The Bush administration, deeply concerned about recent assassination attempts against Pakistan President Pervez Musharraf and a resurgence of Taliban forces in neighboring Afghanistan, is preparing a U.S. military offensive that would reach inside Pakistan with the goal of destroying Osama bin Laden’s Al Qaeda network, military sources said.

U.S. Central Command is assembling a team of military intelligence officers that would be posted in Pakistan ahead of the operation, according to sources familiar with details of the plan and internal military communications. The sources spoke on the condition they not be identified.

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Look just buy the bloody thing will you

by Daniel on January 28, 2004

My contribution to Henwood week will be up tomorrow … meanwhile, London-based CT readers can see the man himself give a talk on the general subject of the New Economy, tonight for one night only. The venue is 72 Great Eastern Street, kicking off at 7pm. I won’t be there myself because I’ve developed a really shocking head cold, but it ought to be fun. The nearest tube is Old Street or Liverpool Street, and here’s a map.

The New Economy lives

by John Q on January 28, 2004

Having finally managed positive earnings over a full year, Amazon shares have now acquired that most basic measurement of value, a price-earnings ratio. With shares at $53 and earnings of 17 cents per share, it’s a bit over 300 to 1, which suggests that perhaps the New Economy is not dead after all. With revenues growing at 20 to 30 cent per year, and slowing, it’s hard to see how Amazon can deliver the four or five successive doublings in profit that would be needed to justify this price.

Unfortunately, I haven’t yet been able to get hold of Doug Henwood’s book After the New Economy so I can’t relate this directly to Kieran’s review> But I will make the point that, especially on first acquaintance, the Internet is like a magic mirror. More precisely, it’s like Harry Potter’s Mirror of Erised, which shows the viewer whatever they most want to see. Among the academics and other geeks who built the Internet this was a co-operative world in which sharing based on mutual esteem would displace the profit motive and render large corporations obsolete. In the United States, where stock market mania predated the dotcom boom, the mirror showed a route to instant riches. (Thomas Frank’s One Market Under God, which I reviewed here along with what I found a very disappointing book from William Baumol, The Free Market Innovation Machine, is very good on all this).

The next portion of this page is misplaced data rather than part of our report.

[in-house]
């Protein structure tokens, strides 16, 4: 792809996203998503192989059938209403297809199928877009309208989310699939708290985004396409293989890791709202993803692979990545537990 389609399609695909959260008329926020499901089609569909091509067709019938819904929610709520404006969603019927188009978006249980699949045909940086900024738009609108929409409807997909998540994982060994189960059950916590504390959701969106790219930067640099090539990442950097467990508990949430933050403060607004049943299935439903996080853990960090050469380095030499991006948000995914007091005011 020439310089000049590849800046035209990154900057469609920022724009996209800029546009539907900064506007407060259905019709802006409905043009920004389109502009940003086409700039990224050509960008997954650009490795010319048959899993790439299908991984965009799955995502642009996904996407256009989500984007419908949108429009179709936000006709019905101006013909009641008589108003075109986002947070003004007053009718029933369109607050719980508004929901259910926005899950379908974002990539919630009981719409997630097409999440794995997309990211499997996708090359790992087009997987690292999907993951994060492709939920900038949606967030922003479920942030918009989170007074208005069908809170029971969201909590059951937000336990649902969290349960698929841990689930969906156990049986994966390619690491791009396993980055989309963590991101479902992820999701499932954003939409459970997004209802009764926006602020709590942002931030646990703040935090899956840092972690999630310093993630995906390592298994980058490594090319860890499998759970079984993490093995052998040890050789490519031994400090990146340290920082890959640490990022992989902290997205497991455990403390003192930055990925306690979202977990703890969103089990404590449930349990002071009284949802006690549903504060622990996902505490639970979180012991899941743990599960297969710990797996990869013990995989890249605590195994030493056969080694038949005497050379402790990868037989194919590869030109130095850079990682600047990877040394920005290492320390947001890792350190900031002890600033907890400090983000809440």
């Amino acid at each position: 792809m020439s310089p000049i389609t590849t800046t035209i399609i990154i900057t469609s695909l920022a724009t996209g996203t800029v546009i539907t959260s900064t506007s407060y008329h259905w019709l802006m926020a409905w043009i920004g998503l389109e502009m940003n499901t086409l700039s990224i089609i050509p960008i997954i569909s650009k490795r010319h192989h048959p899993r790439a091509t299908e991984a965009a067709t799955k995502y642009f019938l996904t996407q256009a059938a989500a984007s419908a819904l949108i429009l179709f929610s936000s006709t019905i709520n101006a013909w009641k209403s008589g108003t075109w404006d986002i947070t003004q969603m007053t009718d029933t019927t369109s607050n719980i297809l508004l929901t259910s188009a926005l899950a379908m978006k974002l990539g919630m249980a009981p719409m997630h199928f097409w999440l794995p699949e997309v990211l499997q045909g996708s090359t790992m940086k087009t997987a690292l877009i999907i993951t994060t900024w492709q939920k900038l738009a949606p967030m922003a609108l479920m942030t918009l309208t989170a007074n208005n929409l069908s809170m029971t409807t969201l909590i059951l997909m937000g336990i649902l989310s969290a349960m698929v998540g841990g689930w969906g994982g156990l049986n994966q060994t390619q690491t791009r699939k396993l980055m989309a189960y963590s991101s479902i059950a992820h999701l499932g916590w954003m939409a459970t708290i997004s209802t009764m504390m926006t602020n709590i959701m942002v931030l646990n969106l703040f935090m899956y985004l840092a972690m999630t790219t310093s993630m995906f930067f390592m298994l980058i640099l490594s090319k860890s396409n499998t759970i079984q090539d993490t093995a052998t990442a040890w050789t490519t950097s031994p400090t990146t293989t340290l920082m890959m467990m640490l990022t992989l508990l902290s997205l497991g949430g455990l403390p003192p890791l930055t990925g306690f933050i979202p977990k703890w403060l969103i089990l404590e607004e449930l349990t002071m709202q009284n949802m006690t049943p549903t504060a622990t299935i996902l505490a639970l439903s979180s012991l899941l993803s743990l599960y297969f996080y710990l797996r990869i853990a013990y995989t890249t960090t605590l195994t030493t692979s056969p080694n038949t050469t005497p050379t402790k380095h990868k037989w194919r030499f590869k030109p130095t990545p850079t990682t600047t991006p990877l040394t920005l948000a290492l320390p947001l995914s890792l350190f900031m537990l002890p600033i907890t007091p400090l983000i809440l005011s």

After starting this post, I thought it would be a good idea to read the comments on Kieran’s, and I notice that Brad de Long has offered an Amazon book prize to the first member of Crooked Timber to follow Kieran up. I don’t suppose I could ask for a copy of After the New Economy, could I?

Update I’ve fixed a couple of typos noted by commentators. Thanks for that. I’ve also attended to a problem arising from my inexperience with ecto, that led to duplication of part of the post

Walking Trees

by Henry Farrell on January 28, 2004

As part of our never-ending “quest”: to increase shareholder value, I’ve munged up a stripped down version of Crooked Timber for people with mobile devices of one sort or another; it’s available at “”: (there’s a link in our left sidebar too). Comments from people who actually live in the 21st century and have mobile devices with Internet access would be appreciated. Thanks to “Dive Into Mark”: for the basic templates.